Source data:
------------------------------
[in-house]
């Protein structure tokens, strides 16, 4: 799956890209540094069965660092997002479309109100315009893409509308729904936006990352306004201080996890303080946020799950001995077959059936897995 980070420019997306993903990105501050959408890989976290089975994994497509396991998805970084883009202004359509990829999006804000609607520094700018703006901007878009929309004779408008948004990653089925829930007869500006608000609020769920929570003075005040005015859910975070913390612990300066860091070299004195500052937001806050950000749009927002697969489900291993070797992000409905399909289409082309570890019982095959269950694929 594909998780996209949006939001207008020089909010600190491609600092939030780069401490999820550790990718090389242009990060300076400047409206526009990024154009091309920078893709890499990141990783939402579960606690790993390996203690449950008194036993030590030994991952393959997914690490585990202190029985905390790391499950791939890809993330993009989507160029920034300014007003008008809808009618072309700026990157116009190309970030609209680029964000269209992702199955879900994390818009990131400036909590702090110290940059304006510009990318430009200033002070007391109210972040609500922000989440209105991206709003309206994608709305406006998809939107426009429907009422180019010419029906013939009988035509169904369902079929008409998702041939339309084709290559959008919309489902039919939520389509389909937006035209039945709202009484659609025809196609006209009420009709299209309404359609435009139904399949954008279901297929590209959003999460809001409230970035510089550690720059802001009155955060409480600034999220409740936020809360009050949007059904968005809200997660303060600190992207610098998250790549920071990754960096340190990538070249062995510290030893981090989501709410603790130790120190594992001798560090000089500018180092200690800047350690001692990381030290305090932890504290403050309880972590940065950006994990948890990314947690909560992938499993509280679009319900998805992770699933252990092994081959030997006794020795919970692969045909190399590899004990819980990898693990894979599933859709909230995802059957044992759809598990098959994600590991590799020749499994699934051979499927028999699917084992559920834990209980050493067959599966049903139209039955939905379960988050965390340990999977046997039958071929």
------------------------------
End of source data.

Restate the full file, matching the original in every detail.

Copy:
[in-house]
């Protein structure tokens, strides 16, 4: 799956890209540094069965660092997002479309109100315009893409509308729904936006990352306004201080996890303080946020799950001995077959059936897995 980070420019997306993903990105501050959408890989976290089975994994497509396991998805970084883009202004359509990829999006804000609607520094700018703006901007878009929309004779408008948004990653089925829930007869500006608000609020769920929570003075005040005015859910975070913390612990300066860091070299004195500052937001806050950000749009927002697969489900291993070797992000409905399909289409082309570890019982095959269950694929 594909998780996209949006939001207008020089909010600190491609600092939030780069401490999820550790990718090389242009990060300076400047409206526009990024154009091309920078893709890499990141990783939402579960606690790993390996203690449950008194036993030590030994991952393959997914690490585990202190029985905390790391499950791939890809993330993009989507160029920034300014007003008008809808009618072309700026990157116009190309970030609209680029964000269209992702199955879900994390818009990131400036909590702090110290940059304006510009990318430009200033002070007391109210972040609500922000989440209105991206709003309206994608709305406006998809939107426009429907009422180019010419029906013939009988035509169904369902079929008409998702041939339309084709290559959008919309489902039919939520389509389909937006035209039945709202009484659609025809196609006209009420009709299209309404359609435009139904399949954008279901297929590209959003999460809001409230970035510089550690720059802001009155955060409480600034999220409740936020809360009050949007059904968005809200997660303060600190992207610098998250790549920071990754960096340190990538070249062995510290030893981090989501709410603790130790120190594992001798560090000089500018180092200690800047350690001692990381030290305090932890504290403050309880972590940065950006994990948890990314947690909560992938499993509280679009319900998805992770699933252990092994081959030997006794020795919970692969045909190399590899004990819980990898693990894979599933859709909230995802059957044992759809598990098959994600590991590799020749499994699934051979499927028999699917084992559920834990209980050493067959599966049903139209039955939905379960988050965390340990999977046997039958071929």